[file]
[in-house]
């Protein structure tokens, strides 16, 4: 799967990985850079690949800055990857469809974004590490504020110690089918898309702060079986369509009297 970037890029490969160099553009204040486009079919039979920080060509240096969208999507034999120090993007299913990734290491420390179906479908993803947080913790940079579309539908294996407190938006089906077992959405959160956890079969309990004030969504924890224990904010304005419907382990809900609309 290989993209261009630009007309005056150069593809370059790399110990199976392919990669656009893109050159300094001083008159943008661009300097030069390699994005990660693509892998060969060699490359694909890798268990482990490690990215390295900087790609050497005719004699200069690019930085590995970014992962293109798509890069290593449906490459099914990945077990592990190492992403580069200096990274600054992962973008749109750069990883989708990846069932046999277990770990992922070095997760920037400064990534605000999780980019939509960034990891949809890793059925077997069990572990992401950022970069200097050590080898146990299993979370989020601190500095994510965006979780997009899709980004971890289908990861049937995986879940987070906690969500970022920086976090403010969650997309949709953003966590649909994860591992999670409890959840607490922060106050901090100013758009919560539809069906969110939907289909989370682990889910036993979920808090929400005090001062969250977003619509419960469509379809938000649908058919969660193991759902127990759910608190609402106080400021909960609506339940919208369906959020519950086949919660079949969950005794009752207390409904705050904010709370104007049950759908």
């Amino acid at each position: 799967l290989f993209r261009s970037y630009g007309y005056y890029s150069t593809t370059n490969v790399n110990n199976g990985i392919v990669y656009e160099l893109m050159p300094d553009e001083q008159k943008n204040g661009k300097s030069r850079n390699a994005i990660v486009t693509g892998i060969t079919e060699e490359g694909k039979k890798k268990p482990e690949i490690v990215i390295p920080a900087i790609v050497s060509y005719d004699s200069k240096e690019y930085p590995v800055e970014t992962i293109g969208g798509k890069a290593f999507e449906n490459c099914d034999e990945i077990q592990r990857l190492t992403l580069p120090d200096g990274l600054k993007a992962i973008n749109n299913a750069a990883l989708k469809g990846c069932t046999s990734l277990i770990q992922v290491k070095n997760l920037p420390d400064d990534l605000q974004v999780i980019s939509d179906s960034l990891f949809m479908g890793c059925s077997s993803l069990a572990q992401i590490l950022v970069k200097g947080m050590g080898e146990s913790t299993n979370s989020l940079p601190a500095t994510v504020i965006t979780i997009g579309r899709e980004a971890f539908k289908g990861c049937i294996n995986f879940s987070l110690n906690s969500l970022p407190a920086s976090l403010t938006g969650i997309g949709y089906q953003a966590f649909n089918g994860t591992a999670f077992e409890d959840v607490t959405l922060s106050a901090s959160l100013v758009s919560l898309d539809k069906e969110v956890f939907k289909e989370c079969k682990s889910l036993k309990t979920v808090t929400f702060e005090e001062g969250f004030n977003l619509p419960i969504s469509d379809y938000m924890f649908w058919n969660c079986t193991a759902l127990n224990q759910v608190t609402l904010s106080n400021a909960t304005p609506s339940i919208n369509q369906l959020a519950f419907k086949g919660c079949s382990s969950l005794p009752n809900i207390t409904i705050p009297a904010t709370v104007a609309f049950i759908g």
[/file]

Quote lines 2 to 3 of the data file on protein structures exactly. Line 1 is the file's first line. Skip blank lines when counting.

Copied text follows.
């Protein structure tokens, strides 16, 4: 799967990985850079690949800055990857469809974004590490504020110690089918898309702060079986369509009297 970037890029490969160099553009204040486009079919039979920080060509240096969208999507034999120090993007299913990734290491420390179906479908993803947080913790940079579309539908294996407190938006089906077992959405959160956890079969309990004030969504924890224990904010304005419907382990809900609309 290989993209261009630009007309005056150069593809370059790399110990199976392919990669656009893109050159300094001083008159943008661009300097030069390699994005990660693509892998060969060699490359694909890798268990482990490690990215390295900087790609050497005719004699200069690019930085590995970014992962293109798509890069290593449906490459099914990945077990592990190492992403580069200096990274600054992962973008749109750069990883989708990846069932046999277990770990992922070095997760920037400064990534605000999780980019939509960034990891949809890793059925077997069990572990992401950022970069200097050590080898146990299993979370989020601190500095994510965006979780997009899709980004971890289908990861049937995986879940987070906690969500970022920086976090403010969650997309949709953003966590649909994860591992999670409890959840607490922060106050901090100013758009919560539809069906969110939907289909989370682990889910036993979920808090929400005090001062969250977003619509419960469509379809938000649908058919969660193991759902127990759910608190609402106080400021909960609506339940919208369906959020519950086949919660079949969950005794009752207390409904705050904010709370104007049950759908």
């Amino acid at each position: 799967l290989f993209r261009s970037y630009g007309y005056y890029s150069t593809t370059n490969v790399n110990n199976g990985i392919v990669y656009e160099l893109m050159p300094d553009e001083q008159k943008n204040g661009k300097s030069r850079n390699a994005i990660v486009t693509g892998i060969t079919e060699e490359g694909k039979k890798k268990p482990e690949i490690v990215i390295p920080a900087i790609v050497s060509y005719d004699s200069k240096e690019y930085p590995v800055e970014t992962i293109g969208g798509k890069a290593f999507e449906n490459c099914d034999e990945i077990q592990r990857l190492t992403l580069p120090d200096g990274l600054k993007a992962i973008n749109n299913a750069a990883l989708k469809g990846c069932t046999s990734l277990i770990q992922v290491k070095n997760l920037p420390d400064d990534l605000q974004v999780i980019s939509d179906s960034l990891f949809m479908g890793c059925s077997s993803l069990a572990q992401i590490l950022v970069k200097g947080m050590g080898e146990s913790t299993n979370s989020l940079p601190a500095t994510v504020i965006t979780i997009g579309r899709e980004a971890f539908k289908g990861c049937i294996n995986f879940s987070l110690n906690s969500l970022p407190a920086s976090l403010t938006g969650i997309g949709y089906q953003a966590f649909n089918g994860t591992a999670f077992e409890d959840v607490t959405l922060s106050a901090s959160l100013v758009s919560l898309d539809k069906e969110v956890f939907k289909e989370c079969k682990s889910l036993k309990t979920v808090t929400f702060e005090e001062g969250f004030n977003l619509p419960i969504s469509d379809y938000m924890f649908w058919n969660c079986t193991a759902l127990n224990q759910v608190t609402l904010s106080n400021a909960t304005p609506s339940i919208n369509q369906l959020a519950f419907k086949g919660c079949s382990s969950l005794p009752n809900i207390t409904i705050p009297a904010t709370v104007a609309f049950i759908g």